How long have you been together, and how did you meet?
Lili- We have been together for six years and have known each other for seven. While we technically met at an introductory robotics club meeting, we didn’t start talking until we ended up on the same bus later that week.
I was head over heels immediately, but I didn’t say anything because I didn’t want to jeopardize our friendship. We didn’t start dating until the end of freshman year when I finally confessed my feelings over a midnight text conversation. Our first date was on my birthday when we walked along the river and got ice cream.
Sana- I was much slower to understand my feelings. I slowly fell over the months as we got to know each other better and spent more time together. For reasons I can’t remember, I was convinced this was one-sided. So it was a complete and total surprise when Lili asked me out (looking back, she hadn’t been very subtle).
Tell us about the proposal.
We didn’t have one. We talked about marriage for a long time, and after a few years of adding pictures of rings and dresses to Pinterest boards, we finally decided to go ring shopping together.
How long was your engagement?
We actually had two weddings – one small court wedding in July 2022 and then the proper celebration with all our friends and family in May 2023. We were only engaged for around six months before the court wedding, but we originally planned to wait for May.
What led you to the venue?
The three absolute requirements for our venue were having an on-site ceremony, a dance floor, and plenty of natural light. We visited several venues before arriving at Danversport, but nothing felt quite right. It ended up being the waterfront ceremony (and the price) that sold us on the venue. We actually had to pick a wedding date based on the availability of the gazebo, as it doesn’t typically go with the reception room we booked, but it all worked out in the end.
What was the inspiration behind the vibe of your wedding?
Sana- We both wanted to include aspects of our cultures but didn’t feel connected to our religious backgrounds. Thus, we asked our friend instead of asking someone from a church or Hindu temple to marry us. We still incorporated cultural symbols that were important to us, like Lili wearing a white dress and walking down the aisle. Since we had already exchanged rings in the court ceremony, we exchanged garlands, as in Hindu tradition. I dressed in traditional Indian attire, while Lili wore a white dress. Dancing is significant to me, so I made a Bollywood dance playlist for the DJ, who was unfamiliar with Indian music.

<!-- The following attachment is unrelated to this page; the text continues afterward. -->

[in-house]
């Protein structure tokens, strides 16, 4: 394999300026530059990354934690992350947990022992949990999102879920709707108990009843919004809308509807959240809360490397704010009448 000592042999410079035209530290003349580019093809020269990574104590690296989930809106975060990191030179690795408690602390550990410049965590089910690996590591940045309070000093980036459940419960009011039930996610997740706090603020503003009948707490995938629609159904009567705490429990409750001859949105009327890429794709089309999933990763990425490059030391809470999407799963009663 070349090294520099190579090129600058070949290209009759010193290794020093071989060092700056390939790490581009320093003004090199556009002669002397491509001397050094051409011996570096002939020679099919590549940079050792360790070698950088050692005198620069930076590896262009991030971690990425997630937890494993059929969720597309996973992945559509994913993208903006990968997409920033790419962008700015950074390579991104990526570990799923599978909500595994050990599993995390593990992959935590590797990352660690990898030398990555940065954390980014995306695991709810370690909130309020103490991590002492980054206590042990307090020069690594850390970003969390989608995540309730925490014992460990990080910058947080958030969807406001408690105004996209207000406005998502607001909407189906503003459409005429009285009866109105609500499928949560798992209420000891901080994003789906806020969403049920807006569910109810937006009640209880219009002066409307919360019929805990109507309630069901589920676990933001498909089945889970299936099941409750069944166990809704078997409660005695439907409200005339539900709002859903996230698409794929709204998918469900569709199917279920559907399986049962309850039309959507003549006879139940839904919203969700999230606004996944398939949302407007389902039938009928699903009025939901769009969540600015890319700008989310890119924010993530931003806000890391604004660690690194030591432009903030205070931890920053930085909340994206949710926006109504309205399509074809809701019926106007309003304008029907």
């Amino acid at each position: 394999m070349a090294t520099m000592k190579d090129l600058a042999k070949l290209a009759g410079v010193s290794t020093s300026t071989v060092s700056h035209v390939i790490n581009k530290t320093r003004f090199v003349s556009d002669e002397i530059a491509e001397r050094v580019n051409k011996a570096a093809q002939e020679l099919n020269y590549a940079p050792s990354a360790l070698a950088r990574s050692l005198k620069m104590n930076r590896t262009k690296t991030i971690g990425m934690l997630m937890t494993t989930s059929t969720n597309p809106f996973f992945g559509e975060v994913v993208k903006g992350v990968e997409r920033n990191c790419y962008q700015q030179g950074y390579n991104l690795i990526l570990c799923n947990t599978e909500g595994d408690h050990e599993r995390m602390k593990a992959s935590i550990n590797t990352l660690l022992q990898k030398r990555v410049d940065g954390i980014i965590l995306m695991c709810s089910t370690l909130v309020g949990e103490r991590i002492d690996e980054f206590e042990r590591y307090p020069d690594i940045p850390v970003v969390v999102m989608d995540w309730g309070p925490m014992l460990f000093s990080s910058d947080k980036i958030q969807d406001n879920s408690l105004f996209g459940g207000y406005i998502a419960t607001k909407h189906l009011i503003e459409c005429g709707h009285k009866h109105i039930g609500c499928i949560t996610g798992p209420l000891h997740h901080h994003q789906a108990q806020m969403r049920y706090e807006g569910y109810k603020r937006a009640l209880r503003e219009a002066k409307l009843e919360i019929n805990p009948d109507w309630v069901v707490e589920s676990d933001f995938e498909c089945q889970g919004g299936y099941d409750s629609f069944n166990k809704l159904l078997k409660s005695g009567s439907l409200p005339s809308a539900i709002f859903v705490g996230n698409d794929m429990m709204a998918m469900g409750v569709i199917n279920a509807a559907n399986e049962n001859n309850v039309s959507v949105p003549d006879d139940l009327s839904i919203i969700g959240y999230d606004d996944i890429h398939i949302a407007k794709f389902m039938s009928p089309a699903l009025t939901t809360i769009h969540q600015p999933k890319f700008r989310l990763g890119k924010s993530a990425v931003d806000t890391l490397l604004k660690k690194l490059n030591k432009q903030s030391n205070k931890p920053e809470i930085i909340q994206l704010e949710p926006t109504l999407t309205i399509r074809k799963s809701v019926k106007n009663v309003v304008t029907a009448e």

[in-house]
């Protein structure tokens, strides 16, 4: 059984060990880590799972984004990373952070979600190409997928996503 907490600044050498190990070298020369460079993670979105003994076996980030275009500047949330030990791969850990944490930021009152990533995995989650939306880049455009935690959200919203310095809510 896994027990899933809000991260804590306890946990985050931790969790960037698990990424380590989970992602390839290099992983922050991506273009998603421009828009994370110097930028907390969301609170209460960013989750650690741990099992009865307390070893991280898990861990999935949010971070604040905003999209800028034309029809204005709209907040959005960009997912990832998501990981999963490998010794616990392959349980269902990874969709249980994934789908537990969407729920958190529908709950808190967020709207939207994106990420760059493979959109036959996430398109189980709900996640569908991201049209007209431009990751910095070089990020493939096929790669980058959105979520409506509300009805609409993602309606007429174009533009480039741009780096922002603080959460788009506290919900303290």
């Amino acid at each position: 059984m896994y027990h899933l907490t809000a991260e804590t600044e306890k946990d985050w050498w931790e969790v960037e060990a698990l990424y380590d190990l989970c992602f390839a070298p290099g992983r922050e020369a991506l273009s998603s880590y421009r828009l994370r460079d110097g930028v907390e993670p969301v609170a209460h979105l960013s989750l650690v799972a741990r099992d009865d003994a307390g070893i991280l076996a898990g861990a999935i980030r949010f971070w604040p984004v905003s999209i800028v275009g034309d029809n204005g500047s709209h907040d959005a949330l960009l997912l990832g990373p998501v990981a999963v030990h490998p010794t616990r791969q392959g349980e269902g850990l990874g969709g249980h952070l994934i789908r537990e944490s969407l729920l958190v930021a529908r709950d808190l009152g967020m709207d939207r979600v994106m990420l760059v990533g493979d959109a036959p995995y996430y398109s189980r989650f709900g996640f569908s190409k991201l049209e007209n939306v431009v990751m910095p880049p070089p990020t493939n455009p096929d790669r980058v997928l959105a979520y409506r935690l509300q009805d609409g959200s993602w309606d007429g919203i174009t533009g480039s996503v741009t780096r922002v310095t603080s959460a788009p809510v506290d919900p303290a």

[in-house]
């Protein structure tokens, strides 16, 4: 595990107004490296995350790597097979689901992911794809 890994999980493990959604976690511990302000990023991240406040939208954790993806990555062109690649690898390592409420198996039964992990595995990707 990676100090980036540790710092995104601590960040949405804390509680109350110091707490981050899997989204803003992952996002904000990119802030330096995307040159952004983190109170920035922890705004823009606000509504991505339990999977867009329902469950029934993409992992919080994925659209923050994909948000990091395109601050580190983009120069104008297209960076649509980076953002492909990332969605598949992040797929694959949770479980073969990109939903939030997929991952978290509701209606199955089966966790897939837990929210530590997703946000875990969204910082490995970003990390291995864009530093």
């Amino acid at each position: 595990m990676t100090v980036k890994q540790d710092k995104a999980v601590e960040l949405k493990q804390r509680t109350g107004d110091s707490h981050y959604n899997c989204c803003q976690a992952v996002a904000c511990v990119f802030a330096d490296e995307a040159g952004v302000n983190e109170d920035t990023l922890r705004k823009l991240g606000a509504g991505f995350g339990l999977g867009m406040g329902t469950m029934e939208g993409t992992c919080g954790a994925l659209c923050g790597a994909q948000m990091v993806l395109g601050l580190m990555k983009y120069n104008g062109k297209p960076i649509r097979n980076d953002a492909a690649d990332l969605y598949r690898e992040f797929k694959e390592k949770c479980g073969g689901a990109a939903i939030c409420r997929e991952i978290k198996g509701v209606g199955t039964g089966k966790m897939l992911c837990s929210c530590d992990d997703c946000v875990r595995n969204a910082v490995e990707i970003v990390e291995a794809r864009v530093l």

Did you undertake any DIY projects for the big day?
Instead of hiring a florist, we decided on wood flowers for our decorations. Sana created the centerpieces by threading copper wires into partial icosahedrons and dyeing flowers to place in the middle. Lili designed the save the dates and invitations, which we printed at home.
Talk to us about your experience finding the perfect outfits.
Sana and I went dress shopping together multiple times without finding anything. Sana decided to stay home one Saturday, and my Mom and I went to yet another dress shop. I found a dress I loved and video-chatted with Sana to show her. It was even a floor model, so I took it home that day.
Sana- I was certain I wanted to wear a lehenga to my wedding but wasn’t set on the traditional red color. I checked a few Indian dress shops in the area, but nothing stood out to me. Once I had exhausted all the local options, I started to look online. I found a beautiful blue lehenga on an Etsy shop from India, which I pieced together with a blouse I found on the Etsy shop as well.
Talk to us about the big day!
Lili- Since our venue didn’t have a place to get ready, we rented an Airbnb. We got there the night before and just hung out together and tried to ensure everything was planned for the next day. I did my nails, and we ordered Five Guys. We had gotten henna a few days before and were both trying to keep our hands as dry as possible so that it didn’t rub off. Sana ended up being more successful at that than me.